In the bigger picture, a people’s words are insignificant compared to their actions. Sorry to say, but this includes you. If you say that you want more happiness in your life or a better relationship, do you actually take the time to learn what you can do to create it? More importantly, after you learn it do you actually DO it? There has been rapid growth of accessibility to content—books, videos, articles, etc.—that offer tools for every aspect of life, including happiness, relationships, spirituality, business and more. Statistically speaking, however, people who follow these paths to learning do not actually see improvement in life. Why? Simply put, many people like the concept of change and growth but few actually are committed enough to follow through with the advice and put it into action.

It is not about how many books you read, it’s about the follow through and implementation of what you have learned.

With that said, I want to share with you some basic things that you can do to improve your life and relationships. Before you start reading, ask yourself: “Am I committed to following through?” Then, ask yourself if you’re truly “real” in your perspectives on your life and relationships. Are both you and your partner truly committed to making the relationship a haven of understanding through open communication, mutual purpose, passion and genuine growth? There are plenty of cases where both people are committed and actually have a great relationship, but they do not take the necessary steps to maintain it due to busy schedules, external and internal stress, lack of knowledge, and other distracting factors in their lives (often times the latter being unburned bridges).

Each partner will grow throughout his or her life, and you are either growing together or growing apart. Below are three basic things you can do to help ensure you both grow together.

1.    Sit down separately, without looking at each other’s paper, and write down 10 things that make you happy (just one word for each). For example: beach, cats, nature, dancing…..Then share lists and see what you have in common and commit to doing more of that!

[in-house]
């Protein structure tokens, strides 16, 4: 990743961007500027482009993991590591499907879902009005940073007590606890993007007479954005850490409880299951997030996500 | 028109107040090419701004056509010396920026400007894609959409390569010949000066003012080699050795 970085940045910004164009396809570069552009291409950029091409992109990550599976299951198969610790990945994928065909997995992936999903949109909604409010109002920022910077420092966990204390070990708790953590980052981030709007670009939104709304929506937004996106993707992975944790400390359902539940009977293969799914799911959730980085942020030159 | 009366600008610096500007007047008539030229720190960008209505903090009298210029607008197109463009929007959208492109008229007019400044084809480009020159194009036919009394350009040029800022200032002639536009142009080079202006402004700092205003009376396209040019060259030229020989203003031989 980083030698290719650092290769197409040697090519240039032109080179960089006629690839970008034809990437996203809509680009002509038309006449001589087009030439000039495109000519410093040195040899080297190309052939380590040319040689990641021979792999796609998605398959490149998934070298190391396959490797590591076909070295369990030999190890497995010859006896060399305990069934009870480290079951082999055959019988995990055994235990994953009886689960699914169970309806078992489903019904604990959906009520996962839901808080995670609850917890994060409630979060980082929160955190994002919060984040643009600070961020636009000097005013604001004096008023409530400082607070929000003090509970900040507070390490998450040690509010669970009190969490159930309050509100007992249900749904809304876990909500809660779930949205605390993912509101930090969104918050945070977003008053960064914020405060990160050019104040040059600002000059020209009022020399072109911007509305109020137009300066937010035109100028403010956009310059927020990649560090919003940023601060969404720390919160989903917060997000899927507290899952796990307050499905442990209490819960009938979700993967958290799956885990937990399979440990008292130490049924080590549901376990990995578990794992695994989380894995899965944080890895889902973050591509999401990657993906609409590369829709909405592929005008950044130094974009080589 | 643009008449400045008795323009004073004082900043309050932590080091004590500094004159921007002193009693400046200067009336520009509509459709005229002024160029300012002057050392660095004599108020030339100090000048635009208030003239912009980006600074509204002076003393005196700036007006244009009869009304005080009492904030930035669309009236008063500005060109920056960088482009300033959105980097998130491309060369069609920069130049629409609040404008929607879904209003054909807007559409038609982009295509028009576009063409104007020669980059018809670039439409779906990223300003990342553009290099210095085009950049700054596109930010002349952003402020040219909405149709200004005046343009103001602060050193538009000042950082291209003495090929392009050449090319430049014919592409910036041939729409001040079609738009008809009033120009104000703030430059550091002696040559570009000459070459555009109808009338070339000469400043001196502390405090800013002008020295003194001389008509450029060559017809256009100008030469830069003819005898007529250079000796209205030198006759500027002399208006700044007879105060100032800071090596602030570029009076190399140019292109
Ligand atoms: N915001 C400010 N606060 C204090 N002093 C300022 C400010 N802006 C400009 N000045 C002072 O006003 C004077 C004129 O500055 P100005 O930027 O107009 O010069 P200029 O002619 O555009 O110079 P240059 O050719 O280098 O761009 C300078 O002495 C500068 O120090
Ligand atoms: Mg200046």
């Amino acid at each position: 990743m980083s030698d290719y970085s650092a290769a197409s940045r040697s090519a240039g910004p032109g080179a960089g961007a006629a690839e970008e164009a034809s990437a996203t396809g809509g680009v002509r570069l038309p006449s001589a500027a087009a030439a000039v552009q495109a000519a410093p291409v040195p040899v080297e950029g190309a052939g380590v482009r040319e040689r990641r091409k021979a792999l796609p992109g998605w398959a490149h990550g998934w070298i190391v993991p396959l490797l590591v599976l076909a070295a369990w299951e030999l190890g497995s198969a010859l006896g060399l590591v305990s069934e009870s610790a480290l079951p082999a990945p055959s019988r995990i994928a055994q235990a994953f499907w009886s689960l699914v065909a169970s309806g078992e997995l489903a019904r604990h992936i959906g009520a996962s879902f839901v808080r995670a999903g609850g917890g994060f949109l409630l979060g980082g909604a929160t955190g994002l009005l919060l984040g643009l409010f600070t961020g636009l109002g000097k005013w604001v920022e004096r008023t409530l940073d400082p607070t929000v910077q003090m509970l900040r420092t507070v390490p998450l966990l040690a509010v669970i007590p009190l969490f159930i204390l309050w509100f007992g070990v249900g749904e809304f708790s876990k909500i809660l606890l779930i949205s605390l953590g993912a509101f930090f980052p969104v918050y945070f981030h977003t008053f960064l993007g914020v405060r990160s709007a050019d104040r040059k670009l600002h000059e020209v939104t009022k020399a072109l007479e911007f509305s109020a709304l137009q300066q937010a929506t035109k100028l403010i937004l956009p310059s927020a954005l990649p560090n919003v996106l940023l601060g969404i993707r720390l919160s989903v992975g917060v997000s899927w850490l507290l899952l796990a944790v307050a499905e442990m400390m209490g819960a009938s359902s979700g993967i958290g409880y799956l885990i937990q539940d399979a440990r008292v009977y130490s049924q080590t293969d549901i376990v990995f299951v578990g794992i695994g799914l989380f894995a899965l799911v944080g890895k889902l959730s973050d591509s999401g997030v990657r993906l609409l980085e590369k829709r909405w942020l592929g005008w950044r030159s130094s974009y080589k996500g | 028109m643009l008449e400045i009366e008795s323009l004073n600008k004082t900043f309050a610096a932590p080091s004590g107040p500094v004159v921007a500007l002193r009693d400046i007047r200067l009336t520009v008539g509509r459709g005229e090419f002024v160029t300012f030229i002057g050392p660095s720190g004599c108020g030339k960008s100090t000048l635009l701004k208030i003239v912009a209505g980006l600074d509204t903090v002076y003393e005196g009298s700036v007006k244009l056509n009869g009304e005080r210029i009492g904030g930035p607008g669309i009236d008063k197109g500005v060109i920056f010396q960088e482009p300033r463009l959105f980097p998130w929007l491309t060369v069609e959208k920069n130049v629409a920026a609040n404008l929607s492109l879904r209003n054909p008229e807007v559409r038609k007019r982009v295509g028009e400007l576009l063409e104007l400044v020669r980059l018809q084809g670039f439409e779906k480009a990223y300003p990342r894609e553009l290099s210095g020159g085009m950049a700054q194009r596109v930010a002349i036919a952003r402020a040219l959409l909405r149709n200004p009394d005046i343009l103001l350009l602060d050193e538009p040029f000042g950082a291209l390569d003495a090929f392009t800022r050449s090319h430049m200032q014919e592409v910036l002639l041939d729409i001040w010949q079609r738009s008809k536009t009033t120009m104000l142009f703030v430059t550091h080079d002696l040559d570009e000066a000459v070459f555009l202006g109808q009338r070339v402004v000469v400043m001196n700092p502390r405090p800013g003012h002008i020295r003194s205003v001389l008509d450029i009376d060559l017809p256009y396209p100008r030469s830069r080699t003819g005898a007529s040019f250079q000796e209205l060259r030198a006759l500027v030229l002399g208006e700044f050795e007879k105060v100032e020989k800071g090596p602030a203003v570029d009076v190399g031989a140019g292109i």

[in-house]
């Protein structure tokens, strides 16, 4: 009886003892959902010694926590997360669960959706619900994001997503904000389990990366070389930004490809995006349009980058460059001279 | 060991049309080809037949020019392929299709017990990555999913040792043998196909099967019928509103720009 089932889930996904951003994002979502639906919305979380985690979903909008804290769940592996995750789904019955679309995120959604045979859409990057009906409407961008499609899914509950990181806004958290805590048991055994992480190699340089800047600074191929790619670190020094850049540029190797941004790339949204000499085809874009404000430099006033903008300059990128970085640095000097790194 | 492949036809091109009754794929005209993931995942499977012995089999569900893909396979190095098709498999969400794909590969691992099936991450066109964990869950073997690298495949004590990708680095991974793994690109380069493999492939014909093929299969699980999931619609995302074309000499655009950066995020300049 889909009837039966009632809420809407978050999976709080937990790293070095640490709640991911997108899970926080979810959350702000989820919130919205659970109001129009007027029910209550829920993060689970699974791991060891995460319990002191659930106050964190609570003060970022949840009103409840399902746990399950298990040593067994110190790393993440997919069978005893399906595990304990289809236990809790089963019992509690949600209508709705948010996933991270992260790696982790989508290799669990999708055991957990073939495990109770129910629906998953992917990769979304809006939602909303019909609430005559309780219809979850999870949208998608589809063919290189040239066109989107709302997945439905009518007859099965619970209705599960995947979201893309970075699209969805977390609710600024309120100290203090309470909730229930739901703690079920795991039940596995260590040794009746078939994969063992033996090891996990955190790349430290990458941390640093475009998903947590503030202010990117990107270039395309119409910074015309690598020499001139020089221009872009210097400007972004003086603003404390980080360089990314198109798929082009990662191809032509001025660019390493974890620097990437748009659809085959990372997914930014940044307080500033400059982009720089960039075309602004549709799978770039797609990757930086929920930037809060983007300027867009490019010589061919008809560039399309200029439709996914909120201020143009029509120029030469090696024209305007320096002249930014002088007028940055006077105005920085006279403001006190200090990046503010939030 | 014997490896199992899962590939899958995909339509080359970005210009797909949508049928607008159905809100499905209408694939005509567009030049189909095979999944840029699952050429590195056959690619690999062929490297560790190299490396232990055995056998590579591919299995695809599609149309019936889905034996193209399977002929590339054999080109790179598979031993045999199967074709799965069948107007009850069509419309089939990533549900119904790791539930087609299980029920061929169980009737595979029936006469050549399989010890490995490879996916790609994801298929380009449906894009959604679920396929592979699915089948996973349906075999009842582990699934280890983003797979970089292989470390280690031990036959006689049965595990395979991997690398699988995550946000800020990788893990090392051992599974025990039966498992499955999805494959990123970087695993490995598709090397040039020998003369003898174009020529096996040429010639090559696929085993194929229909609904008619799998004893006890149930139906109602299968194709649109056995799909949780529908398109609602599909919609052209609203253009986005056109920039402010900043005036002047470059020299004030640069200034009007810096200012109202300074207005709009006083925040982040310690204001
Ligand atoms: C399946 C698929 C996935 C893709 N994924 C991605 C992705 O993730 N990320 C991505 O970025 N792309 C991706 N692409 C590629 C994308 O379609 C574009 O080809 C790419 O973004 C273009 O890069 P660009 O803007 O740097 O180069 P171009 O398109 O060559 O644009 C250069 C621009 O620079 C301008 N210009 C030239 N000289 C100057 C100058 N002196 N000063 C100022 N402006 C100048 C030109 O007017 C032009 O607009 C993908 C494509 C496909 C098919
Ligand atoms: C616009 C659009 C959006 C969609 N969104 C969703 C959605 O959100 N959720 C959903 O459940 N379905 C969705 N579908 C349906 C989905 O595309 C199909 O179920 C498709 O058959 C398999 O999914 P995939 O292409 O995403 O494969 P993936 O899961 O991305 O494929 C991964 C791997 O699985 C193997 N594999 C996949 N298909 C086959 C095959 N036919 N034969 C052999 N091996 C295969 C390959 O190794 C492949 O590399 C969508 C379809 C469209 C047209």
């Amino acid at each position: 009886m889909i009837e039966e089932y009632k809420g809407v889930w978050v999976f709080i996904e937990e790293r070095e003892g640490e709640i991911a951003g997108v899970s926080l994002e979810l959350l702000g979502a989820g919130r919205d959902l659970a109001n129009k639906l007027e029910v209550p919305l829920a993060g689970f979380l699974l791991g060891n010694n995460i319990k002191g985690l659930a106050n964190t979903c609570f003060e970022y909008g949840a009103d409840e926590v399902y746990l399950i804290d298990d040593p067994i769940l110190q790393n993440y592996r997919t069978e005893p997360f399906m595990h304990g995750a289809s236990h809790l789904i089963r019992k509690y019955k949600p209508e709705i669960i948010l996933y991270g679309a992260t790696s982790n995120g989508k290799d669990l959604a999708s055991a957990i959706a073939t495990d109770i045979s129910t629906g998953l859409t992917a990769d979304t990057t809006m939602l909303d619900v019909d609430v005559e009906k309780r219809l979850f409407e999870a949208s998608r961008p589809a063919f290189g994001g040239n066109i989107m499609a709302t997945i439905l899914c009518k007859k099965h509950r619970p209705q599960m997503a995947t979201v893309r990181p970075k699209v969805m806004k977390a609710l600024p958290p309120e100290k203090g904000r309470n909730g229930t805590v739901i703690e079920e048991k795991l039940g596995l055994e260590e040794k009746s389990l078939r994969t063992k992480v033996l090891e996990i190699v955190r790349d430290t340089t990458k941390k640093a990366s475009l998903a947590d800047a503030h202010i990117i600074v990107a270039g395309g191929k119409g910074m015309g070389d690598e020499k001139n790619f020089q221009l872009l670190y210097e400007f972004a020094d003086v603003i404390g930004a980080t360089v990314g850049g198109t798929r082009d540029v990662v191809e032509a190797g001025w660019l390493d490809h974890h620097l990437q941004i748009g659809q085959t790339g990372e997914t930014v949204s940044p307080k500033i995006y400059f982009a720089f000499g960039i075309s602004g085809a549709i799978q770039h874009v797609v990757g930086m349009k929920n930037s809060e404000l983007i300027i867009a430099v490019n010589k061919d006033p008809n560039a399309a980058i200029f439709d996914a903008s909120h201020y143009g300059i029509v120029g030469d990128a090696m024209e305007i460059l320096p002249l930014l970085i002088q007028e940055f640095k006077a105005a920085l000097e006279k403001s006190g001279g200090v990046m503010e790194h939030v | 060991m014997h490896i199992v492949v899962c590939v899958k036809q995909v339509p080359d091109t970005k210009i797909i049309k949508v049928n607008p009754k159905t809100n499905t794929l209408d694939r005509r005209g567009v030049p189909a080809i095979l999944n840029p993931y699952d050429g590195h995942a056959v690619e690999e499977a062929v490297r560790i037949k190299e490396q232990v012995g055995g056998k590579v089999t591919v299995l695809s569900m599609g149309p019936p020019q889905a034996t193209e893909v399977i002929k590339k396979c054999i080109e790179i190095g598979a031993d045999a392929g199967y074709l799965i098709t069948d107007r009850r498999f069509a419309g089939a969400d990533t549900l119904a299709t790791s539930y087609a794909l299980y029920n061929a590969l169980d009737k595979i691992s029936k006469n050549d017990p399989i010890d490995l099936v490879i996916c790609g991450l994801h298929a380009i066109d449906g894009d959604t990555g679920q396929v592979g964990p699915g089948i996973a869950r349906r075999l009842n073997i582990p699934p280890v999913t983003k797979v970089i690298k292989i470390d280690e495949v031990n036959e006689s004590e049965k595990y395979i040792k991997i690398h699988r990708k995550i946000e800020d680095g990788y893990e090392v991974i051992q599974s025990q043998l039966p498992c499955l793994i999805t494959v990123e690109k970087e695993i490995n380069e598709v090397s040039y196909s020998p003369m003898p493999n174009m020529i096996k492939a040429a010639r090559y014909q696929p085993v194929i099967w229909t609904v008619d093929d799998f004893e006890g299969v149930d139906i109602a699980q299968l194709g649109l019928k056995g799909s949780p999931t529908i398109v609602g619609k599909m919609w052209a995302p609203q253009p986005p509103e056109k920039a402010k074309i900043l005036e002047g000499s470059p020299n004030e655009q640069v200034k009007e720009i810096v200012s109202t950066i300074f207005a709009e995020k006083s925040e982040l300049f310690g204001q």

2.    Write down five things that you really appreciate about each other. Share your lists and put them somewhere visible. You can even make a project of it and create an attractive display together. When challenges come up going forward, go back to the lists before addressing new issues.
3.    Make time to be together: If you do not take the time to share joy in life then the relationship’s ability to grow and survive is diminished. Again, people all change with time and you need to know each other and how you both are changing to grow together. Therefore, each week plan a date. Alternate the weeks and each person can take responsibility in determining what the date will be. It does not have to be complex. It can be a night of playing cards and talking if both of you enjoy that activity. Sometimes the simple things in life are the most enjoyable.

May your relationships grow and prosper—and may you always be REAL!

Joeel A. Rivera, M.Ed., Ph.D. (ABD) holds a Master’s Degree in Counseling and is currently completing his dissertation for his Ph.D. in Psychology. Joeel’s extensive career as a relationship coach includes certifications in P.R.E.P, a 30-year research-based program for couples, Nurturing Father’s curriculum, and Parenting 21st Century. Joeel is now taking a select number of Life, Relationship, and Entrepreneurship Coaching clients. Contact Joeel at joeel@transformationservices.org or visit www.transformationservices.org